Applied Physics B (Impact Factor: 1.86). 11/2006; 85(4):509-512. DOI: 10.1007/s00340-006-2459-8
A distributed feedback (DFB) laser diode emitting at 785nm was tested and applied as a light source for shifted excitation Raman difference spectroscopy (SERDS). Due to the physical properties of the laser diode, it was possible to shift the emission wavelength by 8cm-1 (0.5nm) required for our SERDS measurements by simply changing the injection current. The internal grating ensured single mode operation at both wavelength with the frequency stability of ±0.06cm-1 (0.004nm) required for high resolution Raman spectroscopic applications. The shifted spectra were used for calculating enhanced Raman spectra being obscured by a strong scattering background. A 16dB (≈38 fold) improvement of the signal-to-background noise S̄/σB was demonstrated using blackboard chalk as a sample. The tunable DFB laser is a versatile excitation source for SERDS, which could be used in any dispersive Raman system to subtract fluorescence contributions and scattering background.
"To realize a SERDS measurement head for near-infrared excitation, an in-house developed and tested Raman optical bench  was combined with a 783 nm distributed feedback (DFB) diode laser  . By variation of the laser injection current from 110 mA to 260 mA, two operation points necessary to perform SERDS at λ 1 = 782.65 nm and λ 2 = 783.15 "
[Show abstract][Hide abstract] ABSTRACT: Shifted excitation Raman difference spectroscopy (SERDS) was applied for an effective fluorescence removal in the Raman spectra of meat, fat, connective tissue, and bone from pork and beef. As excitation light sources, microsystem diode lasers emitting at 783 nm, 671 nm, and 488 nm each incorporating two slightly shifted excitation wavelengths with a spectral difference of about 10 cm −1 necessary for SERDS operation were used. The moderate fluorescence interference for 783 nm excitation as well as the increased background level at 671 nm was efficiently rejected using SERDS resulting in a straight horizontal baseline. This allows for identification of all characteristic Raman signals including weak bands which are clearly visible and overlapping signals that are resolved in the SERDS spectra. At 488 nm excitation, the spectra contain an overwhelming fluorescence interference masking nearly all Raman signals of the probed tissue samples. However, the essentially background-free SERDS spectra enable determining the majority of characteristic Raman bands of the samples under investigation. Furthermore, 488 nm excitation reveals prominent carotenoid signals enhanced due to resonance Raman scattering which are present in the beef samples but absent in pork tissue enabling a rapid meat species differentiation.
"Also emission wavelengths below 900 nm which are vital for many applications in spectroscopy, pumping of solid state lasers, material science, laser cooling and life science are not easily achievable with (Ga)InAs QDs prepared by these techniques      . Due to this lack of controllable short wavelength QDs most of these applications are currently implemented by QW lasers and thus can not benefit from the distinct advantages QD lasers can bring about; such as high material gain, low threshold current density and low temperature dependence of threshold current and wavelength   . "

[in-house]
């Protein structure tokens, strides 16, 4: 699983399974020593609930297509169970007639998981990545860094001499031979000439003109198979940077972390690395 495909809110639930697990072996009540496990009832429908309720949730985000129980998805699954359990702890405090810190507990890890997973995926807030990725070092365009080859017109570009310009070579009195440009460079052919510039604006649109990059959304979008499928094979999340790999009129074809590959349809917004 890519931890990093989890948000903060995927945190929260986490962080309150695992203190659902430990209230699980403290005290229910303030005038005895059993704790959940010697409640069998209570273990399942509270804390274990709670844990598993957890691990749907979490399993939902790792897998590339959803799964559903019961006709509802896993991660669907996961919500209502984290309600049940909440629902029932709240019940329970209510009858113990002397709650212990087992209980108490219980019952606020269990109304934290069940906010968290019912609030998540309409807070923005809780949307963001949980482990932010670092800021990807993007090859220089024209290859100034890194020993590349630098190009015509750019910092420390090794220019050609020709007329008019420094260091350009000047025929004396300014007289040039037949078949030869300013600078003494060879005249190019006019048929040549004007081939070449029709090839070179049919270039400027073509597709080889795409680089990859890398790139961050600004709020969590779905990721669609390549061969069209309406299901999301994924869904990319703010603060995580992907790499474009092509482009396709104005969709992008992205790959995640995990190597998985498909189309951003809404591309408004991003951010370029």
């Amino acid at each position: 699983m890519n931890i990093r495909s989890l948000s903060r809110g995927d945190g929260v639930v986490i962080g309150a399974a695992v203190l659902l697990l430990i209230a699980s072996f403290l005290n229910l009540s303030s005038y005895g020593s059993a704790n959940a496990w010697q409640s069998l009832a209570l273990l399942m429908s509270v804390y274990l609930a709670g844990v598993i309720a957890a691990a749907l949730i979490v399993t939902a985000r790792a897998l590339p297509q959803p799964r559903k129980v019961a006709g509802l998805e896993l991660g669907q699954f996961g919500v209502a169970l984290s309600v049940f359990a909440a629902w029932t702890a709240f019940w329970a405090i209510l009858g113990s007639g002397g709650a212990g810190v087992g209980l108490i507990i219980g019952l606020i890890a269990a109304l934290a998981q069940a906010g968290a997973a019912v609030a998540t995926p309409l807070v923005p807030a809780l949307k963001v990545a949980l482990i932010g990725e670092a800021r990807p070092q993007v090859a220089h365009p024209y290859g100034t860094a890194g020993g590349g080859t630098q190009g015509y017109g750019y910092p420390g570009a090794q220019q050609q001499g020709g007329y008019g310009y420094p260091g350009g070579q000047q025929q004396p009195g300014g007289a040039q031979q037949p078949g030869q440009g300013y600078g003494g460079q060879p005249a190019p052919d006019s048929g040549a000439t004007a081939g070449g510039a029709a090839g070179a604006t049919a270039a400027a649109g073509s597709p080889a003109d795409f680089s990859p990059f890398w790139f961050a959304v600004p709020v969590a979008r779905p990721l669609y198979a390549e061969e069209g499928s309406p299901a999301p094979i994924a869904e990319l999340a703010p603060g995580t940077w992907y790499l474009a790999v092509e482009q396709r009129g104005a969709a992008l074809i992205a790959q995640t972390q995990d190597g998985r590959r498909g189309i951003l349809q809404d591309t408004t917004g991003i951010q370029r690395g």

[Show abstract][Hide abstract] ABSTRACT: By adjusting the Al and In concentration of AlGaInAs quantum dots (QDs), their morphologic and spectral properties (i.e., size, height, density, and emission wavelength) can be engineered partly independently. In this paper, we report that this tunability can be used to improve QD laser properties and to realize QD lasers at wavelengths not achievable with the commonly used (Ga) InAs QDs. We show that using tailored AlGaInAs QDs grown on GaAs substrate, the device properties of QD lasers can be improved with respect to material gain, accessible wavelength range, and temperature stability of the wavelength. In particular, we report that the material gain in QD lasers can be notably increased (by a factor of 2.1). Furthermore, we demonstrate QD lasers with application key wavelengths in the range between 760 and 920 nm. The presented short-wavelength ( ~ 760 nm) QD lasers exhibit characteristics comparable to state-of-the-art quantum well (QW) lasers (light output > 20 mW, sidemode suppression ratios ~ 40 dB, I<sub>tr</sub> = 43 mA). We also demonstrate that AlGaInAs QDs can be used to fabricate QD lasers with extremely high temperature stabilities of the wavelength (0.072 nm/K).
IEEE Journal of Selected Topics in Quantum Electronics 07/2009; 15(3-15):792 - 798. DOI:10.1109/JSTQE.2008.2011493 · 2.83 Impact Factor
[Show abstract][Hide abstract] ABSTRACT: We demonstrate the realization of narrow linewidth, high-power ridge waveguide DFB diode lasers emitting near 780 nm. The effects of the coupling coefficient, the laser chip length, and the fabrication process onto the spectral linewidth are discussed. By optimizing both the cavity length and the coupling coefficient, we achieve an intrinsic spectral linewidth as small as 35 kHz at an output power of 270 mW.
Applied Physics B 09/2012; 108(4). DOI:10.1007/s00340-012-5131-5 · 1.86 Impact Factor
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